How does MySQL process ORDER BY and LIMIT in a query?

I have a query that looks like this:

SELECT article FROM table1 ORDER BY publish_date LIMIT 20

How does ORDER BY work? Will it order all records, then get the first 20, or will it get 20 records and order them by the publish_date field?

If it’s the last one, you’re not guaranteed to really get the most recent 20 articles.


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Method 1

It will order first, then get the first 20. A database will also process anything in the WHERE clause before ORDER BY.

Method 2

The LIMIT clause can be used to constrain the number of rows returned by the SELECT statement. LIMIT takes one or two numeric arguments, which must both be nonnegative integer constants (except when using prepared statements).

With two arguments, the first argument specifies the offset of the first row to return, and the second specifies the maximum number of rows to return. The offset of the initial row is 0 (not 1):

SELECT * FROM tbl LIMIT 5,10; # Retrieve rows 6-15

To retrieve all rows from a certain offset up to the end of the result set, you can use some large number for the second parameter. This statement retrieves all rows from the 96th row to the last:

SELECT * FROM tbl LIMIT 95,18446744073709551615;

With one argument, the value specifies the number of rows to return from the beginning of the result set:

SELECT * FROM tbl LIMIT 5; # Retrieve first 5 rows

In other words, LIMIT row_count is equivalent to LIMIT 0, row_count.

All details on:

Method 3

Just as @James says, it will order all records, then get the first 20 rows.

As it is so, you are guaranteed to get the 20 first published articles, the newer ones will not be shown.

In your situation, I recommend that you add desc to order by publish_date, if you want the newest articles, then the newest article will be first.

If you need to keep the result in ascending order, and still only want the 10 newest articles you can ask mysql to sort your result two times.

This query below will sort the result descending and limit the result to 10 (that is the query inside the parenthesis). It will still be sorted in descending order, and we are not satisfied with that, so we ask mysql to sort it one more time. Now we have the newest result on the last row.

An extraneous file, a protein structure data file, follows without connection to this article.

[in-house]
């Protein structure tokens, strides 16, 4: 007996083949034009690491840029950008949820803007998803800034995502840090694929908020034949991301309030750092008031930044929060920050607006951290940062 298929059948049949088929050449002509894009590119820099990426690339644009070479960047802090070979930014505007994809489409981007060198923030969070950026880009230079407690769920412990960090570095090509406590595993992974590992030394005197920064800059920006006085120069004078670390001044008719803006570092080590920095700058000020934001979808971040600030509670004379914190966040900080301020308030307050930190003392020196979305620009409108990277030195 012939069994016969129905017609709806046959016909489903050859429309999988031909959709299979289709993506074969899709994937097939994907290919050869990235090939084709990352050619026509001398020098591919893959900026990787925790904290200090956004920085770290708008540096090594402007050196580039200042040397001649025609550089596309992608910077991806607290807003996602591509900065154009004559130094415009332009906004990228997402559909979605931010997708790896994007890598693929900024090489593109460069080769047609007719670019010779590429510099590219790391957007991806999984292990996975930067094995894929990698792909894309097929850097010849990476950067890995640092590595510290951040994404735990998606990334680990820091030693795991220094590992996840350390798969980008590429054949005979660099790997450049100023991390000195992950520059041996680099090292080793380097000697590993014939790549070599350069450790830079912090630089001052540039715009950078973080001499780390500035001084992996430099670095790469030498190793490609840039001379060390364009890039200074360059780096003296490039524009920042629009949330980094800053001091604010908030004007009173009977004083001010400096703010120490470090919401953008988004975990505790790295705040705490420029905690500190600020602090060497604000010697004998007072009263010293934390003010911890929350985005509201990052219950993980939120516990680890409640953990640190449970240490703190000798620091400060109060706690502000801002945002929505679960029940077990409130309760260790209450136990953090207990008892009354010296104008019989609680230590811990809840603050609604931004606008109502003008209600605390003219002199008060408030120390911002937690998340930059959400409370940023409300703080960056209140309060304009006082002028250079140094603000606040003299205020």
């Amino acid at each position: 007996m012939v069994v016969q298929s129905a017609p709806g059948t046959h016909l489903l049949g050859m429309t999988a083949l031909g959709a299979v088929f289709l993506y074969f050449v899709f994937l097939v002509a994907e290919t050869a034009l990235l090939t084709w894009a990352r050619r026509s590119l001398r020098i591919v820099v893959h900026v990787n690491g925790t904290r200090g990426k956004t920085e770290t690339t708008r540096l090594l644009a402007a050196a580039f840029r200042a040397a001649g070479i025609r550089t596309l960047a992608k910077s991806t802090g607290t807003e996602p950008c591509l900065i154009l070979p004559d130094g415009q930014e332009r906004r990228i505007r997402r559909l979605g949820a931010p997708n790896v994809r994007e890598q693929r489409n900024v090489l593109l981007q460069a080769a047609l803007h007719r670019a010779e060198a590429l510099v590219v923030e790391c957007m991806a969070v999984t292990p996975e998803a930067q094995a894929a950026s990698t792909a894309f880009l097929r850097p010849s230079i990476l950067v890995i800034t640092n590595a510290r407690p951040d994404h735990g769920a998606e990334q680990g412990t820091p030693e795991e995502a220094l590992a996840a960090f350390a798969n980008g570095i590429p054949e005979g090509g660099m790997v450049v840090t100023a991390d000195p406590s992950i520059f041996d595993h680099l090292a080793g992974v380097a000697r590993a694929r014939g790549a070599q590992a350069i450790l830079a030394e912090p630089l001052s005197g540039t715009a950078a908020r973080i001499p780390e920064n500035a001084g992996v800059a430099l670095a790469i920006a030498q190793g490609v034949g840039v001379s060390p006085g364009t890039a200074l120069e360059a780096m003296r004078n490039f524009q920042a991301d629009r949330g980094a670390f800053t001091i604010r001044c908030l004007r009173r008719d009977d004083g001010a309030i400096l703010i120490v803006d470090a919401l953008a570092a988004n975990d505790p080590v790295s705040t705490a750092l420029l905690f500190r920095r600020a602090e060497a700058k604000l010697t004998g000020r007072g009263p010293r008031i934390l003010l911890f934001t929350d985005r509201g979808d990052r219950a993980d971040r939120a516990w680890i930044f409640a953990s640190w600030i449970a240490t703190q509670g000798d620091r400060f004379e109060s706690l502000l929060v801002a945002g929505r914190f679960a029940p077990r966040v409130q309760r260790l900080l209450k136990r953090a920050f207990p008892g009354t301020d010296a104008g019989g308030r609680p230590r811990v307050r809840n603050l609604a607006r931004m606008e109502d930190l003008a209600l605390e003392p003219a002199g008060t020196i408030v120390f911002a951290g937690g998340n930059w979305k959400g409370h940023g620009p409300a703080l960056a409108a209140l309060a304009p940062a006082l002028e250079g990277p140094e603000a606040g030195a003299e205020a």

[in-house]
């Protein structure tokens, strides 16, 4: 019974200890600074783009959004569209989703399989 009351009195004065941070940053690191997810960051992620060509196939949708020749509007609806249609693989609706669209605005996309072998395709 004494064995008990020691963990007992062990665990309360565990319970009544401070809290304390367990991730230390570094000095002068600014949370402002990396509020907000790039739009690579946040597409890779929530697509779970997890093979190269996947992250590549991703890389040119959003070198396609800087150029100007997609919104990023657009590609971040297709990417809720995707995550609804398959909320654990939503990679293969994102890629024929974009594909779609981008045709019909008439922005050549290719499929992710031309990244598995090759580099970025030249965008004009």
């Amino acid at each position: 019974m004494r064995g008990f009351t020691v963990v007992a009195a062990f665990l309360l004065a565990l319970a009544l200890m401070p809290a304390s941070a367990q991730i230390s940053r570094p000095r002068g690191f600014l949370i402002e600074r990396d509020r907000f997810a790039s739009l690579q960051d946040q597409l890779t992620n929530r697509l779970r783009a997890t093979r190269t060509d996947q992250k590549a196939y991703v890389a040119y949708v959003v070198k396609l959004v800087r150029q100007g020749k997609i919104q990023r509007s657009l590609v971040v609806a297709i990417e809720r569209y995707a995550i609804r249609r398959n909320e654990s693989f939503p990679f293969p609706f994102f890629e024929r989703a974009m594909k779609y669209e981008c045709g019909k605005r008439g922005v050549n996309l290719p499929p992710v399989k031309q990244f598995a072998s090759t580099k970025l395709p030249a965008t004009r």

select t.article 
    (select article, publish_date 
     from table1
     order by publish_date desc limit 10) t 

order by t.publish_date asc;

If you need all columns, it is done this way:

select t.* 
    (select * 
     from table1  
     order by publish_date desc limit 10) t 

order by t.publish_date asc;

I use this technique when I manually write queries to examine the database for various things. I have not used it in a production environment, but now when I bench marked it, the extra sorting does not impact the performance.

Method 4

You could add [asc] or [desc] at the end of the order by to get the earliest or latest records

For example, this will give you the latest records first


Append the LIMIT clause after ORDER BY

Method 5

If there is a suitable index, in this case on the publish_date field, then MySQL need not scan the whole index to get the 20 records requested – the 20 records will be found at the start of the index. But if there is no suitable index, then a full scan of the table will be needed.

There is a MySQL Performance Blog article from 2009 on this.

Method 6

You can use this code
SELECT article FROM table1 ORDER BY publish_date LIMIT 0,10
where 0 is a start limit of record & 10 number of record

Method 7

LIMIT is usually applied as the last operation, so the result will first be sorted and then limited to 20. In fact, sorting will stop as soon as first 20 sorted results are found.

Method 8

Could be simplified to this:

SELECT article FROM table1 ORDER BY publish_date DESC FETCH FIRST 20 ROWS ONLY;

You could also add many argument in the ORDER BY that is just comma separated like: ORDER BY publish_date, tab2, tab3 DESC etc…

All methods was sourced from or, is licensed under cc by-sa 2.5, cc by-sa 3.0 and cc by-sa 4.0

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